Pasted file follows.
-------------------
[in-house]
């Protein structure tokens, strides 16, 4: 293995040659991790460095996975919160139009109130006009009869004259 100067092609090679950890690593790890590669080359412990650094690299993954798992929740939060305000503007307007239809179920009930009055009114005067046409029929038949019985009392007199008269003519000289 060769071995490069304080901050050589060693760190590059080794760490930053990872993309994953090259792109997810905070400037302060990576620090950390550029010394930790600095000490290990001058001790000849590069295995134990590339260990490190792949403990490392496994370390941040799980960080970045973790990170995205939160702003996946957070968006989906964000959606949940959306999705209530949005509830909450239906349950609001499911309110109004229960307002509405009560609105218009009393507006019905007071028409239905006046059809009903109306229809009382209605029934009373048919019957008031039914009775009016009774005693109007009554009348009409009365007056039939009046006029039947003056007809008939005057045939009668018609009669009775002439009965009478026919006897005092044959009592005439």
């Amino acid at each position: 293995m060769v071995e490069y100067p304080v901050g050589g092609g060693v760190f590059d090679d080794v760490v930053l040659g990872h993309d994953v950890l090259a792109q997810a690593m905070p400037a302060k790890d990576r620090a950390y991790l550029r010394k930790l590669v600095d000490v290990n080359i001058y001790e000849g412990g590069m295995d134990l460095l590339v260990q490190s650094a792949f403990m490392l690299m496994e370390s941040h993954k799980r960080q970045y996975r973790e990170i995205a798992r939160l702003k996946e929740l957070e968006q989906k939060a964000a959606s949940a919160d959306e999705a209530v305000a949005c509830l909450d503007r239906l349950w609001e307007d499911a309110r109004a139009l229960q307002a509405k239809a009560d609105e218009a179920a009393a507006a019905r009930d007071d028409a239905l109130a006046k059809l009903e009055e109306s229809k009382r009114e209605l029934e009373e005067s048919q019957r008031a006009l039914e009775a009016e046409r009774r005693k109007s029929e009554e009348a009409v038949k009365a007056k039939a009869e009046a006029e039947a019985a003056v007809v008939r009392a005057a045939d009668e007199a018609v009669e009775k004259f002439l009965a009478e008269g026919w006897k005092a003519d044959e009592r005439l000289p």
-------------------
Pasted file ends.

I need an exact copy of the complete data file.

[in-house]
């Protein structure tokens, strides 16, 4: 293995040659991790460095996975919160139009109130006009009869004259 100067092609090679950890690593790890590669080359412990650094690299993954798992929740939060305000503007307007239809179920009930009055009114005067046409029929038949019985009392007199008269003519000289 060769071995490069304080901050050589060693760190590059080794760490930053990872993309994953090259792109997810905070400037302060990576620090950390550029010394930790600095000490290990001058001790000849590069295995134990590339260990490190792949403990490392496994370390941040799980960080970045973790990170995205939160702003996946957070968006989906964000959606949940959306999705209530949005509830909450239906349950609001499911309110109004229960307002509405009560609105218009009393507006019905007071028409239905006046059809009903109306229809009382209605029934009373048919019957008031039914009775009016009774005693109007009554009348009409009365007056039939009046006029039947003056007809008939005057045939009668018609009669009775002439009965009478026919006897005092044959009592005439």
């Amino acid at each position: 293995m060769v071995e490069y100067p304080v901050g050589g092609g060693v760190f590059d090679d080794v760490v930053l040659g990872h993309d994953v950890l090259a792109q997810a690593m905070p400037a302060k790890d990576r620090a950390y991790l550029r010394k930790l590669v600095d000490v290990n080359i001058y001790e000849g412990g590069m295995d134990l460095l590339v260990q490190s650094a792949f403990m490392l690299m496994e370390s941040h993954k799980r960080q970045y996975r973790e990170i995205a798992r939160l702003k996946e929740l957070e968006q989906k939060a964000a959606s949940a919160d959306e999705a209530v305000a949005c509830l909450d503007r239906l349950w609001e307007d499911a309110r109004a139009l229960q307002a509405k239809a009560d609105e218009a179920a009393a507006a019905r009930d007071d028409a239905l109130a006046k059809l009903e009055e109306s229809k009382r009114e209605l029934e009373e005067s048919q019957r008031a006009l039914e009775a009016e046409r009774r005693k109007s029929e009554e009348a009409v038949k009365a007056k039939a009869e009046a006029e039947a019985a003056v007809v008939r009392a005057a045939d009668e007199a018609v009669e009775k004259f002439l009965a009478e008269g026919w006897k005092a003519d044959e009592r005439l000289p």